England boss Gareth Southgate has announced his 23-man squad for this summer’s World Cup in Russia, and it’s as inexperienced as they come.
Gary Cahill is the only member with more than 40 international caps, while Trent Alexander-Arnold and Nick Pope are included despite not playing a single minute for their country.
Burnley goalkeeper Pope was in the last squad but didn’t get on the pitch, while Alexander-Arnold comes in as right-back cover after club teammate Joe Gomez was ruled out following surgery.
England fans were tasked with announcing the squad in the video below, while we’ve got a breakdown of the 23 men involved.
Stoke’s number one is the only one of the three keepers with World Cup experience, having started the dead rubber against Costa Rica in 2014, but may begin the tournament on the bench after suffering relegation with the Potters.
The Everton man is the most expensive English goalkeeper ever, following his summer 2017 move from Sunderland, and will hope to start after long-time first choice Joe Hart was left out of the 23 by Southgate.
One of the breakthrough stars of the season, Pope hadn’t played a single Premier League minute before stepping in for the injured Tom Heaton this season. However his form for surprise package Burnley has earned him a place in the squad.
The local lad has played a huge role in Liverpool’s run to the Champions League final, scoring his first goal for the club in the play-off victory over Hoffenheim, and has become a regular just in time to break into the international set-up ahead of the tournament.
The most experienced member of the squad, Chelsea captain Cahill has been in and out of the team at club level but will travel to his second straight World Cup with England.
The Manchester United centre-back has been a fixture in the second-tightest defence in the Premier League, and edges out his club partner Chris Smalling for a place in the squad.
Leicester’s big-money summer signing from Hull might only have a handful of caps to his name, but he’s many people’s pick to start at centre-back in Russia.
Rose might have struggled for form and fitness this season, but the Tottenham left-back makes it in despite plenty of competition in his position.
The most expensive English centre-back in history, costing Manchester City £47.5m from Everton, Stones makes the final cut after being one of the defenders on standby in 2014.
The Tottenham man has been a regular for his club despite the arrival of Serge Aurier, and is just as capable in a back four or as a wing-back.
Trippier’s predecessor at Spurs might be used as a centre-back in a back three, something with which Southgate experimented in the last set of friendlies, but wherever he plays, his inclusion was a no-brainer.
Manchester United man Young wasn’t expected to be near the squad a year ago, but his resurgence as a full-back under Jose Mourinho means he’ll travel to a major tournament more than a decade after his England debut.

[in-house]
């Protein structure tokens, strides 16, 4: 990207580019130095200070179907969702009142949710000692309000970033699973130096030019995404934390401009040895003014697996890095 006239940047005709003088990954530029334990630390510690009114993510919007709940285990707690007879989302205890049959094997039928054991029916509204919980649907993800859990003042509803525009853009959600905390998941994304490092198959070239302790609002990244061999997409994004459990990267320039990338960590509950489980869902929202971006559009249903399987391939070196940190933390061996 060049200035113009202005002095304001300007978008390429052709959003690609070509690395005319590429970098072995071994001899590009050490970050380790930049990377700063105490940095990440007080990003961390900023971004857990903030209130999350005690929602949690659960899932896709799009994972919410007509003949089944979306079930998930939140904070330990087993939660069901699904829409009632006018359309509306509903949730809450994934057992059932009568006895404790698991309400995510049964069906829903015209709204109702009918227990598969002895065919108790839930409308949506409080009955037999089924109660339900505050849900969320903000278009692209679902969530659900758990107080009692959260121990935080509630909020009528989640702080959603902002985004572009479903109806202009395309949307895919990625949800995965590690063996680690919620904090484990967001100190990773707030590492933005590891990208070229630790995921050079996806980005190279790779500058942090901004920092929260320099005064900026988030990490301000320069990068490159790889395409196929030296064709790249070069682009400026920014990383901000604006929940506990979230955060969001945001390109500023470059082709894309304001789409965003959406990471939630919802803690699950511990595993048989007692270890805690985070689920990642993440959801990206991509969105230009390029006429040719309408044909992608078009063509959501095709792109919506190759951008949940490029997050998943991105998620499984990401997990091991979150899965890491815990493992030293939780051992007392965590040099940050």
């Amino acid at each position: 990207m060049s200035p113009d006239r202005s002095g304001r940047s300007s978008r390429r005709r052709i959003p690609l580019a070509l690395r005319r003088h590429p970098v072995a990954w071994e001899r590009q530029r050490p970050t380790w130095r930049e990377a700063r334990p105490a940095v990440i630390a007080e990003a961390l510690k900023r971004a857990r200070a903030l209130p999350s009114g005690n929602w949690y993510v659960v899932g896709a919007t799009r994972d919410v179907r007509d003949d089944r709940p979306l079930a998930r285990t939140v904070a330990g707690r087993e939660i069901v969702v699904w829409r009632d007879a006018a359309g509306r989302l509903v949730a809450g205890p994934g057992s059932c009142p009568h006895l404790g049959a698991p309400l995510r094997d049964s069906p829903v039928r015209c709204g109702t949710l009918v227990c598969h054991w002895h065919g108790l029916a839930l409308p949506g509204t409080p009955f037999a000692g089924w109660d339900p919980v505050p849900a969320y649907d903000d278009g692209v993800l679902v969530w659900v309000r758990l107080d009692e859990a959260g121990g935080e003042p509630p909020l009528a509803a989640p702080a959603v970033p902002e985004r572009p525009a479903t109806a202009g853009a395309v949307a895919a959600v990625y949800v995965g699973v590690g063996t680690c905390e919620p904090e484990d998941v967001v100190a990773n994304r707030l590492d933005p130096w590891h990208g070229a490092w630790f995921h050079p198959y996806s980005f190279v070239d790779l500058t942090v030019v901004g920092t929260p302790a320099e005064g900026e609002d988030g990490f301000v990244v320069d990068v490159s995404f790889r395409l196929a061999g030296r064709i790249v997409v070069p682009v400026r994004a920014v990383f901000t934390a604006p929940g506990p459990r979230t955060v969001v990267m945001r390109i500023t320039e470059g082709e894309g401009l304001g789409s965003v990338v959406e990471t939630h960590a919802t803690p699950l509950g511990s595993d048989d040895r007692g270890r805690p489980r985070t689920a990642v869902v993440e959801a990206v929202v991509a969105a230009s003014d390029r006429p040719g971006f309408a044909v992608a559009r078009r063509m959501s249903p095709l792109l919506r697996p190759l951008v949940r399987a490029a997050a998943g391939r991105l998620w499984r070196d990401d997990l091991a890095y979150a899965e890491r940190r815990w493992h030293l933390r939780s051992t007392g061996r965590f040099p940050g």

The Spurs man is a likely starter, despite not enjoying his best season, and is one of a few players who will hope to perform better than he did at an underwhelming Euro 2016.
Comfortable on the ball and able to fill in at left-back if needed, Man City utility player Delph is a surprise pick and will travel to his first major tournament after missing the Euros through injury.
Another Spurs man, Dier scored England’s first goal at the Euros and can be called upon as centre-back cover if required.
Liverpool’s captain will likely wear the armband for his country, having done so in recent matches, and is one of more experienced squad members with 38 caps.
The Manchester United wide-man has shown himself to be a big-game player, scoring the winner in the 2016 FA Cup final and contributing to a big win at Arsenal this season.
The Crystal Palace midfielder, on loan from Chelsea, has hit the ground running since returning from injury towards the end of the season. Not an England starter, but a handy option from the bench.
England and Tottenham’s leading man, Kane goes into the tournament off the back of a season in which he has scored a remarkable 41 goals in all competitions.
Rashford impressed in his short time on the pitch at Euro 2016, and goes into this tournament with more experience for his country and for Manchester United, achieving a second-straight double-figure season for goals despite only turning 20 in October
He might be used out wide for England, but Sterling has given a good account of himself as a false nine for Manchester City. A key member of Pep Guardiola’s record-breakers.
Vardy has quietly helped himself to 20 Premier League goals this season, and has shown himself to be more than the one-season wonder some feared when he led Leicester to the 2016 title.
The Arsenal forward hasn’t been in blistering goalscoring form, but he’s scored at a major tournament for England in the past.
How England could line up
Our prediction for the starting XI against Tunisia on 18 June